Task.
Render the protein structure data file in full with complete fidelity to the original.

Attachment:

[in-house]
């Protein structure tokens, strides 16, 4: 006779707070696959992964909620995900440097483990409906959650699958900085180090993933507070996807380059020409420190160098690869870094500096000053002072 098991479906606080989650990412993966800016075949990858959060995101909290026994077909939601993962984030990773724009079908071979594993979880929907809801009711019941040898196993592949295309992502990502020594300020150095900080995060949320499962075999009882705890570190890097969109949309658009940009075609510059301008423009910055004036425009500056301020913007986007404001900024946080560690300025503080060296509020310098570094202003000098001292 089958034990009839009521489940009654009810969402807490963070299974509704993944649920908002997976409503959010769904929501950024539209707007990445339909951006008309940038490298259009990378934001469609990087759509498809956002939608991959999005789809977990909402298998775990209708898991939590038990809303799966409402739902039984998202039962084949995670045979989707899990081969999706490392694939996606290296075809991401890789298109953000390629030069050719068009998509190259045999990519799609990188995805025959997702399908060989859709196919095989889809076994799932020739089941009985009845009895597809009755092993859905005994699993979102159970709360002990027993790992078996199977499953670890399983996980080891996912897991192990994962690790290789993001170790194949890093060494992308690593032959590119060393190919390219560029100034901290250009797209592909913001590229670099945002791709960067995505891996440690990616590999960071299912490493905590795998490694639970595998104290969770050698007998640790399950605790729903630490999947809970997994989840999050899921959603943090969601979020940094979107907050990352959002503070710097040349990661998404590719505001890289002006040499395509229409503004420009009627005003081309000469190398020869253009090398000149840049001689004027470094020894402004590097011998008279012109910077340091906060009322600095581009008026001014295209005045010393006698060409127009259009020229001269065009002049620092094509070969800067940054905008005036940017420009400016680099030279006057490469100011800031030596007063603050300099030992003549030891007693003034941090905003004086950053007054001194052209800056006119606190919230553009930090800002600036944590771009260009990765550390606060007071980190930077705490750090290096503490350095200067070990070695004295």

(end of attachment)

[in-house]
């Protein structure tokens, strides 16, 4: 006779707070696959992964909620995900440097483990409906959650699958900085180090993933507070996807380059020409420190160098690869870094500096000053002072 098991479906606080989650990412993966800016075949990858959060995101909290026994077909939601993962984030990773724009079908071979594993979880929907809801009711019941040898196993592949295309992502990502020594300020150095900080995060949320499962075999009882705890570190890097969109949309658009940009075609510059301008423009910055004036425009500056301020913007986007404001900024946080560690300025503080060296509020310098570094202003000098001292 089958034990009839009521489940009654009810969402807490963070299974509704993944649920908002997976409503959010769904929501950024539209707007990445339909951006008309940038490298259009990378934001469609990087759509498809956002939608991959999005789809977990909402298998775990209708898991939590038990809303799966409402739902039984998202039962084949995670045979989707899990081969999706490392694939996606290296075809991401890789298109953000390629030069050719068009998509190259045999990519799609990188995805025959997702399908060989859709196919095989889809076994799932020739089941009985009845009895597809009755092993859905005994699993979102159970709360002990027993790992078996199977499953670890399983996980080891996912897991192990994962690790290789993001170790194949890093060494992308690593032959590119060393190919390219560029100034901290250009797209592909913001590229670099945002791709960067995505891996440690990616590999960071299912490493905590795998490694639970595998104290969770050698007998640790399950605790729903630490999947809970997994989840999050899921959603943090969601979020940094979107907050990352959002503070710097040349990661998404590719505001890289002006040499395509229409503004420009009627005003081309000469190398020869253009090398000149840049001689004027470094020894402004590097011998008279012109910077340091906060009322600095581009008026001014295209005045010393006698060409127009259009020229001269065009002049620092094509070969800067940054905008005036940017420009400016680099030279006057490469100011800031030596007063603050300099030992003549030891007693003034941090905003004086950053007054001194052209800056006119606190919230553009930090800002600036944590771009260009990765550390606060007071980190930077705490750090290096503490350095200067070990070695004295």